Former BBC news journalist Mahmoud A. Ibrahim says journalists with a conscience working in the mainstream media should either speak up loudly about Israeli crimes against Palestinians or resign in protest rather than being a bullet in the gun of the Israeli propaganda machine.
The world is witnessing another phase of ethnic cleansing and mass killings of Palestinians in this current war on Gaza, which international media is deceitfully calling a “conflict.”
More than 4,500 Palestinians have been killed (not “died”) at the time of this message; 70% of them are babies, children, women and elderly, and more than 60% of the population of the Gaza Strip has been displaced.
So mainstream media journalists, who have huge power when it comes to shaping opinion, must do one of two things:
Firstly, they must journalistically resist the deceitful narrative which equates the colonialist oppressors’ powers with the oppressed colonised people.
This can be done in various ways – in the field, inside the newsroom, on air, in editorial meetings, via emails, in your terminologies, via the choice of words, images and footages, your sources, or in explaining the context and the history of the occupation and the suffering of families under the apartheid regime.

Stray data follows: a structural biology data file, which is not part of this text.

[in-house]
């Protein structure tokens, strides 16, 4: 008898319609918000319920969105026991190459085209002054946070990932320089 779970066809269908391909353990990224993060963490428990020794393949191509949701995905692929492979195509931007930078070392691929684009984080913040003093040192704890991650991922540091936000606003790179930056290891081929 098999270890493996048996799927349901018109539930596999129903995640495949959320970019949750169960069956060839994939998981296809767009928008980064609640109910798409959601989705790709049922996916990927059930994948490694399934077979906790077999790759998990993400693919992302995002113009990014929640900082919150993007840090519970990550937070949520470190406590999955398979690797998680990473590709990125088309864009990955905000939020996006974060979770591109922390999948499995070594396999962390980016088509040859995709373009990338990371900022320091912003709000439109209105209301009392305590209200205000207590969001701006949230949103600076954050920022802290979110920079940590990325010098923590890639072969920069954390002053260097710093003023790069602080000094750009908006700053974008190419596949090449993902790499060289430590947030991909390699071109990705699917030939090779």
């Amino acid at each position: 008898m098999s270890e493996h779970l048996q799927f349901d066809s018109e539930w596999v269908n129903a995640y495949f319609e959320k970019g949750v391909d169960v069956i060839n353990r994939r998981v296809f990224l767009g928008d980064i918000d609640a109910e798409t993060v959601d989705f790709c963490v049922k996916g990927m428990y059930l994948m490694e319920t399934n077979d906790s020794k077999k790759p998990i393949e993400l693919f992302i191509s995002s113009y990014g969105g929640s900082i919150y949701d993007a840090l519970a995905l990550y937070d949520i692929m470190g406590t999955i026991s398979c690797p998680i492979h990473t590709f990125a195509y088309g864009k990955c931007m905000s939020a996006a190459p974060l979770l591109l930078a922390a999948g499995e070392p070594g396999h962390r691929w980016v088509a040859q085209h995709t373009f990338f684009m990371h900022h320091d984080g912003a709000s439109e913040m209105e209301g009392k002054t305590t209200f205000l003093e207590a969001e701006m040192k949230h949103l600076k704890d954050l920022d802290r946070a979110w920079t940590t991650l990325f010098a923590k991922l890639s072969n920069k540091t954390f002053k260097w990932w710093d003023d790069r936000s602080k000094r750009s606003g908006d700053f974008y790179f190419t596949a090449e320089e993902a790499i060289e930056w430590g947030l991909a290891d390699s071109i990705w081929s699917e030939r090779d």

The second option is simply to leave. For example, if you have tried hard and failed and you cannot make even 1% change, if you are silenced, if you are pressured to become complicit in twisting the truth, if you have been marginalised to become just a number, a journalist with no contribution towards correcting the narrative, then you need to think seriously about your career choices.
Do not become a bullet in the machine gun of the mainstream media which can manufacture the public’s consent in supporting massacres.
Remember, you are a journalist with a mission to convey the truth and stand up for justice, not a tool in the occupiers’ army propaganda machine. And you can also be a tool by your shameful silence at a time when you need to speak up.
I have never regretted leaving the BBC after their coverage of the 2014 war on Gaza, when 551 children and 299 women were murdered. According to UNRWA, the scale of human loss, devastation and displacement during that assault was catastrophic and unparalleled since 1967.
People have forgotten that massacre as they have forgotten others, but Palestinians who are living with its aftermath can never forget.
Fast forward to 2023 and the so-called international community is giving the green light to another neo-colonial project accompanied with war crimes in Palestine. And the dehumanisation of Palestinians in media discourse and political rhetoric doesn’t only impact their lives but it intersects with the Islamophobic and neo-orientalist discourse about Arabs and Muslims worldwide, which demonises them and leads to a spike in hate crimes.
So for journalists to make a change, they need to decolonise their mind-sets first.
Mahmoud A. Ibrahim is a journalist, news producer and PhD researcher at the University of London.